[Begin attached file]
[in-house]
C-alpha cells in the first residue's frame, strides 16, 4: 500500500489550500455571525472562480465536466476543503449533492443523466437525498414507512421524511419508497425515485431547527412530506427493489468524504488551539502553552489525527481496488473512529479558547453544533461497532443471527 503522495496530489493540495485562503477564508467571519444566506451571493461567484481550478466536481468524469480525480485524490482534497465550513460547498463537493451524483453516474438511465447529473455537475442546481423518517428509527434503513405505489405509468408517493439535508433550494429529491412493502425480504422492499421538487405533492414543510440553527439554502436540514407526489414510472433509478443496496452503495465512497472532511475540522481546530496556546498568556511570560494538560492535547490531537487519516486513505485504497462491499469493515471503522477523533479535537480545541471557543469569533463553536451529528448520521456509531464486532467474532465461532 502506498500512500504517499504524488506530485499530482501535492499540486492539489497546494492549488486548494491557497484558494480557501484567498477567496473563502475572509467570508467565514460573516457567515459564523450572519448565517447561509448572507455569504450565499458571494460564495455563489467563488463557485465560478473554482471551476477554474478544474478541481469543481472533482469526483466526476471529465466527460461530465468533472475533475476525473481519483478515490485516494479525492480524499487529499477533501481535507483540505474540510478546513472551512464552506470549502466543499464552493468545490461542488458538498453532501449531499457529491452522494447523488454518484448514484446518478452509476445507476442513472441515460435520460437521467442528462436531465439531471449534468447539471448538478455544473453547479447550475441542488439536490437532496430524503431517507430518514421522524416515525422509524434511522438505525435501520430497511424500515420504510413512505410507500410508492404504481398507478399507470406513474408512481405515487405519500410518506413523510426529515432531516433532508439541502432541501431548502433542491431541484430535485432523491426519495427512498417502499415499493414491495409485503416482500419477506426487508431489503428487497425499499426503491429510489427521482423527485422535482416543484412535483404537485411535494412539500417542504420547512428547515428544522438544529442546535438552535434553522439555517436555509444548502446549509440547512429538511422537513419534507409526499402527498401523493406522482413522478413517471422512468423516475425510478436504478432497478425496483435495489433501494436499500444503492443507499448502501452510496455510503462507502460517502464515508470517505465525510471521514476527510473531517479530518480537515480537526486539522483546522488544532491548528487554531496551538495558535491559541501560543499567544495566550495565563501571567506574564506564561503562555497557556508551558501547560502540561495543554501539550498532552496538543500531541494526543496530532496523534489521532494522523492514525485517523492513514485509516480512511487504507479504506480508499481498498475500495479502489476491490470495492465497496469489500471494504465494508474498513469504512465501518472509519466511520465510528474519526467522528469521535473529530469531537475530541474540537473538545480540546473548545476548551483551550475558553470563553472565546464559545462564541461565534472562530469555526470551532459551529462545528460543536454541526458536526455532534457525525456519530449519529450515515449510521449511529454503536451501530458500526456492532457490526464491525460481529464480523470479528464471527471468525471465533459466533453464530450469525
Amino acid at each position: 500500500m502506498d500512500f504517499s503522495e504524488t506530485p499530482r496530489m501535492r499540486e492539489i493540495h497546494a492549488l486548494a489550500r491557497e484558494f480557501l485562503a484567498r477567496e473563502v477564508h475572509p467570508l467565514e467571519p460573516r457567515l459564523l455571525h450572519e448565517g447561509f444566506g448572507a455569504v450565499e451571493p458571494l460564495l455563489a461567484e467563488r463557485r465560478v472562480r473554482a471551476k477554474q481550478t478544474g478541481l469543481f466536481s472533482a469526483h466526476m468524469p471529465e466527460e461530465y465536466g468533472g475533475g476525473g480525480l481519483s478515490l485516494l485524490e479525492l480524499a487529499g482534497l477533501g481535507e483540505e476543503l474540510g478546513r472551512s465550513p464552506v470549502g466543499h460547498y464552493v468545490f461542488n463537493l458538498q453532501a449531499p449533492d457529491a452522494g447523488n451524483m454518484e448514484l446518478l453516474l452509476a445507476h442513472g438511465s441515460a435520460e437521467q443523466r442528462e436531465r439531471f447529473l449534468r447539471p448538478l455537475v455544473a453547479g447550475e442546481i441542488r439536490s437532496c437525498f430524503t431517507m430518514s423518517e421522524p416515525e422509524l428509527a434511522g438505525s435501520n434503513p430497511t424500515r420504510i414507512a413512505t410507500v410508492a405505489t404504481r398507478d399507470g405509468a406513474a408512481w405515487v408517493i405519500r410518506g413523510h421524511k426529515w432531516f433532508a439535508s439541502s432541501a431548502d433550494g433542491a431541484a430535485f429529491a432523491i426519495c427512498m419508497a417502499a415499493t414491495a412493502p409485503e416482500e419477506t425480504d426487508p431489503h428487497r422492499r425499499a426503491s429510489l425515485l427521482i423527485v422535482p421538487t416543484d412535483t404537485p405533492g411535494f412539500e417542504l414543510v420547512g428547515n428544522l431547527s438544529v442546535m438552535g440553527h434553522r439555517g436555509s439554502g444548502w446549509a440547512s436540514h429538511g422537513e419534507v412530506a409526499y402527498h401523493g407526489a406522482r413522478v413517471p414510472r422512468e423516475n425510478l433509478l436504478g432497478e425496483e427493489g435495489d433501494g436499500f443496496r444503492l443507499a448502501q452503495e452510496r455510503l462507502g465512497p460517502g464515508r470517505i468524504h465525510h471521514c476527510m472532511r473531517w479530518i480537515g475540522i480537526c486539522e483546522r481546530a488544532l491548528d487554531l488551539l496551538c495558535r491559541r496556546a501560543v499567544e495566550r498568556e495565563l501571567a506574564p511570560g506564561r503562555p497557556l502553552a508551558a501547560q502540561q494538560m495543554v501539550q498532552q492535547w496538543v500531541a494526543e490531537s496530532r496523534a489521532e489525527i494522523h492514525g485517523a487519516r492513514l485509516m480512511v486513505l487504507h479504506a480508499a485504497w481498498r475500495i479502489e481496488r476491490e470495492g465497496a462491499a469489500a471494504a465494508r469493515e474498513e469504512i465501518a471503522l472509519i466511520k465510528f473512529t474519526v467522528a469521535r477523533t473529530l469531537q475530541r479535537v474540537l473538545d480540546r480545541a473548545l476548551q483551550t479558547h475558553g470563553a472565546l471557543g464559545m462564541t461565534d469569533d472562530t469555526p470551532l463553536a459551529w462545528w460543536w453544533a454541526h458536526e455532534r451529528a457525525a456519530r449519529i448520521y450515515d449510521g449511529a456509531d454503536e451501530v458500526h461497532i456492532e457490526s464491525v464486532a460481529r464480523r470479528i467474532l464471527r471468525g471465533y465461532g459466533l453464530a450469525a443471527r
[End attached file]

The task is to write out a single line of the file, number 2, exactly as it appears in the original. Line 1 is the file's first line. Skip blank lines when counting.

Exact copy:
C-alpha cells in the first residue's frame, strides 16, 4: 500500500489550500455571525472562480465536466476543503449533492443523466437525498414507512421524511419508497425515485431547527412530506427493489468524504488551539502553552489525527481496488473512529479558547453544533461497532443471527 503522495496530489493540495485562503477564508467571519444566506451571493461567484481550478466536481468524469480525480485524490482534497465550513460547498463537493451524483453516474438511465447529473455537475442546481423518517428509527434503513405505489405509468408517493439535508433550494429529491412493502425480504422492499421538487405533492414543510440553527439554502436540514407526489414510472433509478443496496452503495465512497472532511475540522481546530496556546498568556511570560494538560492535547490531537487519516486513505485504497462491499469493515471503522477523533479535537480545541471557543469569533463553536451529528448520521456509531464486532467474532465461532 502506498500512500504517499504524488506530485499530482501535492499540486492539489497546494492549488486548494491557497484558494480557501484567498477567496473563502475572509467570508467565514460573516457567515459564523450572519448565517447561509448572507455569504450565499458571494460564495455563489467563488463557485465560478473554482471551476477554474478544474478541481469543481472533482469526483466526476471529465466527460461530465468533472475533475476525473481519483478515490485516494479525492480524499487529499477533501481535507483540505474540510478546513472551512464552506470549502466543499464552493468545490461542488458538498453532501449531499457529491452522494447523488454518484448514484446518478452509476445507476442513472441515460435520460437521467442528462436531465439531471449534468447539471448538478455544473453547479447550475441542488439536490437532496430524503431517507430518514421522524416515525422509524434511522438505525435501520430497511424500515420504510413512505410507500410508492404504481398507478399507470406513474408512481405515487405519500410518506413523510426529515432531516433532508439541502432541501431548502433542491431541484430535485432523491426519495427512498417502499415499493414491495409485503416482500419477506426487508431489503428487497425499499426503491429510489427521482423527485422535482416543484412535483404537485411535494412539500417542504420547512428547515428544522438544529442546535438552535434553522439555517436555509444548502446549509440547512429538511422537513419534507409526499402527498401523493406522482413522478413517471422512468423516475425510478436504478432497478425496483435495489433501494436499500444503492443507499448502501452510496455510503462507502460517502464515508470517505465525510471521514476527510473531517479530518480537515480537526486539522483546522488544532491548528487554531496551538495558535491559541501560543499567544495566550495565563501571567506574564506564561503562555497557556508551558501547560502540561495543554501539550498532552496538543500531541494526543496530532496523534489521532494522523492514525485517523492513514485509516480512511487504507479504506480508499481498498475500495479502489476491490470495492465497496469489500471494504465494508474498513469504512465501518472509519466511520465510528474519526467522528469521535473529530469531537475530541474540537473538545480540546473548545476548551483551550475558553470563553472565546464559545462564541461565534472562530469555526470551532459551529462545528460543536454541526458536526455532534457525525456519530449519529450515515449510521449511529454503536451501530458500526456492532457490526464491525460481529464480523470479528464471527471468525471465533459466533453464530450469525